Shaky Knees Music Festival: Day One

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Shaky Knees Music Festival: Day One

It may have been a rainy day in Atlanta on Saturday for the inaugural Shaky Knees Music Festival, but it certainly didn’t put a damper on the festivities. Music fans embraced the downpour, making each performance an experience that festival-goers aren’t likely to forget. Here are a few of the Paste staff’s memorable sets from the day.

The Joy Formidable
Proving once again that they’re far more than just hype, The Joy Formidable dominated the O4W Park Stage mid-afternoon with an incendiary set that pulled heavily from their sophomore album, Wolf’s Law. The group brought all the energy and grit present on their albums and then some, with lead singer Ritzy Bryan and bassist Rhydian Dafydd duking out killer riffs in one corner and drummer Matthew James Thomas pounding away like a madman in the other. Despite the Zeppelin-like intensity, however, Bryan’s beautiful, ethereal vocals gave the whole proceedings a hypnotic edge. Then, as if the heavens themselves approved of the band’s performance, the sun even pierced through the gray fog of clouds towards the end of their set. —Mark Rozeman

Moon Taxi
Moon Taxi  played a lovely, more stripped-down set in the Paste VIP room. On the Masquerade Music Park Stage, however, the band busted out the whole bag of tricks, delivering a lively, energetic performance that surely converted anyone not previously familiar with the Nashville-based quintet. It certainly helped that the band seemed genuinely enthused to be playing, heavy rain and all. Indeed, despite the downpour, lead singer/guitarist Trevor Terndrup never lost the huge grin on his face. —Mark Rozeman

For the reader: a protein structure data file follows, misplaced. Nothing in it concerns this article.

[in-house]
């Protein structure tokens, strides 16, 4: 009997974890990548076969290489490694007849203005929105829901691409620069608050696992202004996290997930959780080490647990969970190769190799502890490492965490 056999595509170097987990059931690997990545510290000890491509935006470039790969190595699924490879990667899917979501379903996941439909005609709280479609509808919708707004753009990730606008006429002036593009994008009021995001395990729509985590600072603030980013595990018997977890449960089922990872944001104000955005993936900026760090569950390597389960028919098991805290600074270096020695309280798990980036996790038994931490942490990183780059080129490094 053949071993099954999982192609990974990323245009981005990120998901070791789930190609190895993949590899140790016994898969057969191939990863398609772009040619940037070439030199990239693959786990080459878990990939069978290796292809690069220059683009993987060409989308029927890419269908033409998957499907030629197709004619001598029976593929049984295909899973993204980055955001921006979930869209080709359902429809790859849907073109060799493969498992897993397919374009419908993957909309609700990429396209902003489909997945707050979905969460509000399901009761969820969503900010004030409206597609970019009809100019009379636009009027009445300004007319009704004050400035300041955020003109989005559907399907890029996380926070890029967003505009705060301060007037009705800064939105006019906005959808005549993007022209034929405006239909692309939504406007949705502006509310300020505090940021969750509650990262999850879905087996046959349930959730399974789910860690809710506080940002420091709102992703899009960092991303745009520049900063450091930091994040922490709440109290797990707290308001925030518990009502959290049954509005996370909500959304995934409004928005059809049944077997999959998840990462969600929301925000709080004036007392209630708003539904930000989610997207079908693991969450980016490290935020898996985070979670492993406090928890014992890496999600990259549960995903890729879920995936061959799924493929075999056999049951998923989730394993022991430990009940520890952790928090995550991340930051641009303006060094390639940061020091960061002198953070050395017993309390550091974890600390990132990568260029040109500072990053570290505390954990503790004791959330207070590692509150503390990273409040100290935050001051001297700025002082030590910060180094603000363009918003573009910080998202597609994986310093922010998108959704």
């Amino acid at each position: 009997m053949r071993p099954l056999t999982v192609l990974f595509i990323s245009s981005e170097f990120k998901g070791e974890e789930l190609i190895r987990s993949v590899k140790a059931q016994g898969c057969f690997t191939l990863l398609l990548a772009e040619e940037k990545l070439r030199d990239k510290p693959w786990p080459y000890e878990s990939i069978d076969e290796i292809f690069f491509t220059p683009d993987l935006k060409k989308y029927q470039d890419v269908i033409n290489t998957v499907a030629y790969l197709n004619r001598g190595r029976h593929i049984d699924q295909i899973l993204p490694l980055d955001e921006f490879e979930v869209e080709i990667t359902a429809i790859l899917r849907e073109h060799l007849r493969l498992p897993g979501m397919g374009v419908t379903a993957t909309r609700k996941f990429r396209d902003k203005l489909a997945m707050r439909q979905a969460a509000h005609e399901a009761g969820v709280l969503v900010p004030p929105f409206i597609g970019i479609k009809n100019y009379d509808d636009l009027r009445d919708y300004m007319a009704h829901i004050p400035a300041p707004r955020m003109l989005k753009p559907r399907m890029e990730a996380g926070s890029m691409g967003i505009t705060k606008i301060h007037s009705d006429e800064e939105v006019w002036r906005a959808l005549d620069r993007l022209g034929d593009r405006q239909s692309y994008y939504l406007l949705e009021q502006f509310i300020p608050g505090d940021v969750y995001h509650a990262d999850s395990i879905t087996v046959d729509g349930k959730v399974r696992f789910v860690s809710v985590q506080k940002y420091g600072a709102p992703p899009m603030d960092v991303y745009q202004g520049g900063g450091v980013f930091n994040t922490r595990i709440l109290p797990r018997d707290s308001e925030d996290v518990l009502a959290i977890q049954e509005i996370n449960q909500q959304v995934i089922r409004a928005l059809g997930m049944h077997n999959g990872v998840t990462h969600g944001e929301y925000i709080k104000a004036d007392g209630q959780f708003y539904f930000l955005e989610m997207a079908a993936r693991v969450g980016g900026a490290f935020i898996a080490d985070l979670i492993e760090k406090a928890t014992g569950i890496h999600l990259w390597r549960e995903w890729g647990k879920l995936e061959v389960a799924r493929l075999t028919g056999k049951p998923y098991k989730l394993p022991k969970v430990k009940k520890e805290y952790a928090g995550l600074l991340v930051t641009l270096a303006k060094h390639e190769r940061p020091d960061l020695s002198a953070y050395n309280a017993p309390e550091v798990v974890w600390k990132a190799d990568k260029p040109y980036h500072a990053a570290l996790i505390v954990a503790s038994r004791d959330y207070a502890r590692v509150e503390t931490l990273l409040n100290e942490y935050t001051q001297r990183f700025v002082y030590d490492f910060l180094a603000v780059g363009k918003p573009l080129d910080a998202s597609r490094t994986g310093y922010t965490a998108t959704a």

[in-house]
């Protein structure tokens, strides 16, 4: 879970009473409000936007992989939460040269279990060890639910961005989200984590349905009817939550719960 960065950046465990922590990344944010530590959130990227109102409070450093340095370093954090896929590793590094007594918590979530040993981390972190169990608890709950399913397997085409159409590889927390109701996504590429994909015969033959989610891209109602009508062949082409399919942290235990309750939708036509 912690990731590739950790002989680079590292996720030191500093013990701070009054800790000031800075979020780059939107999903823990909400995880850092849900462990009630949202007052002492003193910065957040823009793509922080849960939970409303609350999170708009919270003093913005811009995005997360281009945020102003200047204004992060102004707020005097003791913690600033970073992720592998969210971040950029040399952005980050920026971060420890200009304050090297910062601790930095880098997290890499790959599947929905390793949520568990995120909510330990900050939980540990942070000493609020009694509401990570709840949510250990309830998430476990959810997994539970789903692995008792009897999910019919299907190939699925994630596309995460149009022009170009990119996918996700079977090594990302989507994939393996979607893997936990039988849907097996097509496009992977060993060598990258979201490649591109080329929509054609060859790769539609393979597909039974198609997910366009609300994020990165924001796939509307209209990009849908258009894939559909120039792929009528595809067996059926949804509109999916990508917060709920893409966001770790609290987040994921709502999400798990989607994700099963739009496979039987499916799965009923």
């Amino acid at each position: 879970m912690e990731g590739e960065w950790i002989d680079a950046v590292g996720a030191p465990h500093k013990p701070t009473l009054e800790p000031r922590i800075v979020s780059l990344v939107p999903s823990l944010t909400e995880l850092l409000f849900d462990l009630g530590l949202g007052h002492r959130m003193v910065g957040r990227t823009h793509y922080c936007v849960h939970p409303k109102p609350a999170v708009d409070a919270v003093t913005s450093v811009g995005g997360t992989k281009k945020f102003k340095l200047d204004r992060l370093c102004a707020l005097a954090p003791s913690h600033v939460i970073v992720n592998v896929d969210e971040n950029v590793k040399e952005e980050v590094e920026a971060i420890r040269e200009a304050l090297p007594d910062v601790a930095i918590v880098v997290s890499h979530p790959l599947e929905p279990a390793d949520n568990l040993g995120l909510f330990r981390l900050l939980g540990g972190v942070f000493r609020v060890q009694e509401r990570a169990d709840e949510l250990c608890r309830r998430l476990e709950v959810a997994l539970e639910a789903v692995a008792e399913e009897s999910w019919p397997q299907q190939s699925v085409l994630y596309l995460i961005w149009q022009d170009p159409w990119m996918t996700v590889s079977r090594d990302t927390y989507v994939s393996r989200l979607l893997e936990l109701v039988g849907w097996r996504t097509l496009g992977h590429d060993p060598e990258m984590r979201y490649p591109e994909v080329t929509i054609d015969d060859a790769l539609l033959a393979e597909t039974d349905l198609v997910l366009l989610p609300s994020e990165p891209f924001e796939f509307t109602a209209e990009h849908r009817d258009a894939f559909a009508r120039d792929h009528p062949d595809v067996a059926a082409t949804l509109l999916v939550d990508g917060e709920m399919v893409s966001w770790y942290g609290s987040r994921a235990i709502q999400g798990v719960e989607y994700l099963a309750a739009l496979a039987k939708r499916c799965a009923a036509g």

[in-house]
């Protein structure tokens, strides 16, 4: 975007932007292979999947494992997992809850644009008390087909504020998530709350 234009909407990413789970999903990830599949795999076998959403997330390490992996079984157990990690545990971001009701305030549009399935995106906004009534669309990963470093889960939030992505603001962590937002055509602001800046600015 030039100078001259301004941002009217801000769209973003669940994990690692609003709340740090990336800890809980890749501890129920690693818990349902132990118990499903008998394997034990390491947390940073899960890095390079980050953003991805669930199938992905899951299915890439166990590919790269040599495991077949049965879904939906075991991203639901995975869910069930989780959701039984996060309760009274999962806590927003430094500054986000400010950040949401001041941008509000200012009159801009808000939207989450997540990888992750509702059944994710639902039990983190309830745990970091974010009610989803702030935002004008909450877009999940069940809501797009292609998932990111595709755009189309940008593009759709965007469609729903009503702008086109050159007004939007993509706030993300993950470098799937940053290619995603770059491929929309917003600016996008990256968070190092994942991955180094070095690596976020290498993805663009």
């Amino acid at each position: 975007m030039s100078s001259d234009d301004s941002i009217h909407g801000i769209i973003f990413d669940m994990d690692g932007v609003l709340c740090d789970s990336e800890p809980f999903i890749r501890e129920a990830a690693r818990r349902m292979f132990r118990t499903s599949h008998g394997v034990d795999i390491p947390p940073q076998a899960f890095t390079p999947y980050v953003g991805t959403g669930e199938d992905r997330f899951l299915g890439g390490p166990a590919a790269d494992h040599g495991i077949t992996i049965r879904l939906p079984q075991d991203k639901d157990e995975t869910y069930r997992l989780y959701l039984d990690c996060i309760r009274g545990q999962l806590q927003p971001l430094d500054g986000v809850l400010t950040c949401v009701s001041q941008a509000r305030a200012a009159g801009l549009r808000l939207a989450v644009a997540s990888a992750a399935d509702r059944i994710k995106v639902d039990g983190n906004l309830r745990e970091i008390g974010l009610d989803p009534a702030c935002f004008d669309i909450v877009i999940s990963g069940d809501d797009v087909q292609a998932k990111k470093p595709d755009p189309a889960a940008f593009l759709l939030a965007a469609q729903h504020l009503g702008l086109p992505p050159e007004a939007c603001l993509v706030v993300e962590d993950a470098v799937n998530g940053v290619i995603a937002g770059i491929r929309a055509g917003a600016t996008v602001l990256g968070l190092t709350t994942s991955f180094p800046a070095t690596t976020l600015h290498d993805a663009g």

Gary Clark, Jr.
A guitar virtuoso from Austin, Texas, 29-year old Gary Clark, Jr. broke out in a big way with 2011’s The Bright Lights EP and last year’s Blak and Blu LP. He took the O4W Park Stage promptly at 6:30 PM and launched into a fuzzy guitar groove that characterized much of his set. While Clark’s skills are undeniable, however, his brand of jam-friendly blues-rock perhaps proved to be a bit too meandering for an audience whose energy was already waning due to hours of rain and cold. —Mark Rozeman

Vintage Trouble
The rain didn’t deter Vintage Trouble’s dedicated fans—who have dubbed themselves the Troublemakers—and in fact it seemed to fuel the band. Singer Ty Taylor tore through favorites from their album The Bomb Shelter Sessions like “Blues Hand Me Down” and “Nancy Lee” before joining the crowd in the downpour not once but twice. The band even tweeted a short video of it yesterday, announcing that the Shaky Knees “soul pit turned into a rain dance.” —Bonnie Stiernberg

Jim James
The rain was still falling during the My Morning Jacket frontman’s 7:30 set, and at several points he seemed genuinely touched that so many people were enduring the elements to see him. He paused before the climactic note of “A New Life” (“once mooOOOOOOOORE”) to note how much love he was feeling: “All this love in the rain. This is incredible. I’m never going to forget this.” Believe us, Jim, the feeling was mutual. Later on he wrapped up the set by declaring it had been a spiritual experience. —Bonnie Stiernberg

Band of Horses
Saturday’s headliner began their set to a large crowd despite the inclement weather. Given the enthusiasm of the audience, who seemed to be mouthing every word, Ben Bridwell and the band’s heart-wrenching performance of old favorites and new tracks was the perfect end to a memorable day. —Dacey Orr